A new political party could be on the horizon for Louisiana.
With the dawn of 2015, there no longer will be a legal ban on establishment of the independent party.
There’s enough self-identified “independents” on Louisiana voter rolls to meet registration requirements for party status. Now all that’s left is for someone to step forward to pay a $1,000 fee and file official organization documents.
And state Sen. Rick Gallot, whose legislation paved the way for the change, may well be that someone.
“A young lawyer I have been working with and I have been talking about possibly doing it,” said Gallot, a Ruston Democrat. “I’m not certain yet.”
Regardless, Gallot said he’s sure an independent party will be born before important fall 2015 elections for statewide offices, including governor, and for the Legislature.
Party certification would have to be completed 90 days before candidate sign-up begins.
Independent would become the sixth recognized party in Louisiana, joining the Democratic, Republican, Libertarian, Green and Reform parties.
Secretary of State Tom Schedler said people have registered to vote as political independents for years.
“We have some 79,000 people registered independent, which is a significant number,” he said. “It only takes 1,000 people registered for someone to go file the official documents.”
That hurdle has been far surpassed, he said.
But whether those who self-identify as independents will consider themselves members of an independent party is another thing, Schedler said.
“Some people are saying, ‘I want flexibility. I don’t want to be characterized as a Republican or Democrat,’ ” he said.
Gallot and state Rep. Dee Richard, an independent from Thibodaux, started out with legislation under which candidates could be identified on the ballot as independent without a new party being formed. But in order to get anything close to what they wanted, the legislators had to go the official party route.
“The whole concept of being independent is not being constrained by party structure,” Gallot said. “The whole part of being independent is being independent. … I don’t think anybody wants to join something with rules like everybody else,” such as a charter, constitution and other trappings. The success of the independent party will depend on “whether it can be free of all the rules and constraints that have impacted how those two major parties are looked at,” he said.
The fastest-growing segment of registered voters identify themselves with neither of the two major political parties — Democratic or Republican. State records show more than 750,000 of Louisiana’s 2.94 million voters in the “other party” category. Also, voter surveys consistently show dissatisfaction with both the Democratic and Republican parties.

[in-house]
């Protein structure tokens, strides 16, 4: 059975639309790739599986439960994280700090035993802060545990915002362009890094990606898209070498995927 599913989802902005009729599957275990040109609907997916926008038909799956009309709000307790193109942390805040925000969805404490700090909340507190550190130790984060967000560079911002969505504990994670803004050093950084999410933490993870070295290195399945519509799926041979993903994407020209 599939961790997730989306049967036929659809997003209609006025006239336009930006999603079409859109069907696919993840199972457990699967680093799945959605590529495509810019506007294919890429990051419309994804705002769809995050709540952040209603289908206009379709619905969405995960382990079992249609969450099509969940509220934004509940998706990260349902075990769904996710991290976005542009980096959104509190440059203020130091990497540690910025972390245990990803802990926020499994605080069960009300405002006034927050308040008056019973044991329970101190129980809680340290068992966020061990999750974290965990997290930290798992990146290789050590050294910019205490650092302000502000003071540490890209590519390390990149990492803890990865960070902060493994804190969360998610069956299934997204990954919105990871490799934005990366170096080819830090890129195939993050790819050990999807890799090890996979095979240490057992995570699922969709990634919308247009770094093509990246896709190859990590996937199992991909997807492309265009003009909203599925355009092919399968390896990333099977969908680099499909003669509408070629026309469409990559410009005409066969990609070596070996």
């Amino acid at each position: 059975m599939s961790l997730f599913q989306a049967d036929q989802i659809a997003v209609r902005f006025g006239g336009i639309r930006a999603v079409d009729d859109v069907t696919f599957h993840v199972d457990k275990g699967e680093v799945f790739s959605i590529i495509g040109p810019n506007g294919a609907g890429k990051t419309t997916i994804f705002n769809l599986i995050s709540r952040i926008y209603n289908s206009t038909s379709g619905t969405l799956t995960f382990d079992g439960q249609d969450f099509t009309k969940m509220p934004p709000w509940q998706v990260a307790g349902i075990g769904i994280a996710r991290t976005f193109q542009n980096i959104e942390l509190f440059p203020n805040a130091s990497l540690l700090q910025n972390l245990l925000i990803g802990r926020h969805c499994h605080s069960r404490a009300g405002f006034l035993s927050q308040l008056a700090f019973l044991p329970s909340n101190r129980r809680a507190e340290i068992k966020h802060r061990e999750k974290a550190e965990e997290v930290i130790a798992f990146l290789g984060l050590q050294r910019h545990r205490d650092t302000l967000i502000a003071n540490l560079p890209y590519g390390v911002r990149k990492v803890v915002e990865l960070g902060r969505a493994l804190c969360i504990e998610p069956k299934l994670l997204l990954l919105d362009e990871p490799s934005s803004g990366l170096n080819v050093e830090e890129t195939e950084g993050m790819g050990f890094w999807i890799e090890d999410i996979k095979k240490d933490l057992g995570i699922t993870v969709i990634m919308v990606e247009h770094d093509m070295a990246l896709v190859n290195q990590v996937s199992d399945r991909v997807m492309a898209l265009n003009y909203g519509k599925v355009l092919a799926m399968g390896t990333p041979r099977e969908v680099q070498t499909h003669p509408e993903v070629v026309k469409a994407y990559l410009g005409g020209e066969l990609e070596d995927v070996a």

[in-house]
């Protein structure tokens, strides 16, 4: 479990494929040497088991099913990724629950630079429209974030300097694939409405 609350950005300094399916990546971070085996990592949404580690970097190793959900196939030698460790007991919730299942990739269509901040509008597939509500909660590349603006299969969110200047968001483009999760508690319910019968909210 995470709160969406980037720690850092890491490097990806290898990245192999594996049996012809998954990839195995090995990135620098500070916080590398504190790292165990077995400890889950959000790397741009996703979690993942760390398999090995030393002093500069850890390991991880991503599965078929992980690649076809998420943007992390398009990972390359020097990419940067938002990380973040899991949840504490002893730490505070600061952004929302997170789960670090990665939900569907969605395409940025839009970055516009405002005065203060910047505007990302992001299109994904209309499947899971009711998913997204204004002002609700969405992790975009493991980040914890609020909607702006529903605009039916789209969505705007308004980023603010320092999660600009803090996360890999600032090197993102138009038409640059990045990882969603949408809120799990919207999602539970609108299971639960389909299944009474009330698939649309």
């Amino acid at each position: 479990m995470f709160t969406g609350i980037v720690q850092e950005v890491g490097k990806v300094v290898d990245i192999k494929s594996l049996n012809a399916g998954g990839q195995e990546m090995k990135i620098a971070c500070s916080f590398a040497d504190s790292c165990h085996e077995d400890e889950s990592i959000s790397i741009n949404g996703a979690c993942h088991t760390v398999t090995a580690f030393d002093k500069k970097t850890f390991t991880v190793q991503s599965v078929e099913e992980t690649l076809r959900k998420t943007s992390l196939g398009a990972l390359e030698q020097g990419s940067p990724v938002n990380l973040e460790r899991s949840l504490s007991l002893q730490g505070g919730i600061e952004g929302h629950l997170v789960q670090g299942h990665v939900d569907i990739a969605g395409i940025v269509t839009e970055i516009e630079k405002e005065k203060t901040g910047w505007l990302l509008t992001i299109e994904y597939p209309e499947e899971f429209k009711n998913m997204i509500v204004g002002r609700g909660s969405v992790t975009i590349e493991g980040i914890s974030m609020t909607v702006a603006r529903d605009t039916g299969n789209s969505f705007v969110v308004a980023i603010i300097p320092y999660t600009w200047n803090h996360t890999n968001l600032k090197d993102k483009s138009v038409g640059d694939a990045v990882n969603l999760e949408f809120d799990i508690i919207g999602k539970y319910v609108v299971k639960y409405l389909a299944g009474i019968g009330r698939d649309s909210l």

But whether either of those factors bode well for an independent party isn’t clear.
“There are a lot of people not inclined to be a part of the Democratic or Republican party. With an increasing number of people who are unaffiliated, there’s a group of people ripe for the picking,” said LSU political scientist Robbie Hogan.
Hogan noted that for candidates in certain election districts, it might be easier “for an ideological moderate to carve out a niche” with independent registrants.
“Maybe it’s a way to avoid this national partisanship that’s creeping into local and state elections. It’s saying, ‘I’m neither of those,’ ” Hogan said.
Schedler said Louisiana voters have shown an ability to elect nonparty-affiliated candidates. He noted legislators, including Richard, who have been elected more than once without a Democratic or Republican label. He said people vote for individuals who are respected in their communities.
Democratic Party Executive Director Stephen Handwerk said the most prominent Democratic vs. no party race this past year was the Shreveport mayor’s race, where the Democrat handily won.
“Running as an independent cuts the candidate off from accessing party resources like the voter file and coordinated campaign activities,” Handwerk said. “Voters want to understand and identify with candidates, and running as an independent only adds to the questions voters have.”
State Republican Party Executive Director Jason Doré said a lot of people like to consider themselves independent and not tied to a party. But they still want candidates to take stands on issues, he said.
“They are affiliated with a certain set of principles and beliefs in a party platform,” Doré said. “As an independent, the voter doesn’t really know what you stand for.”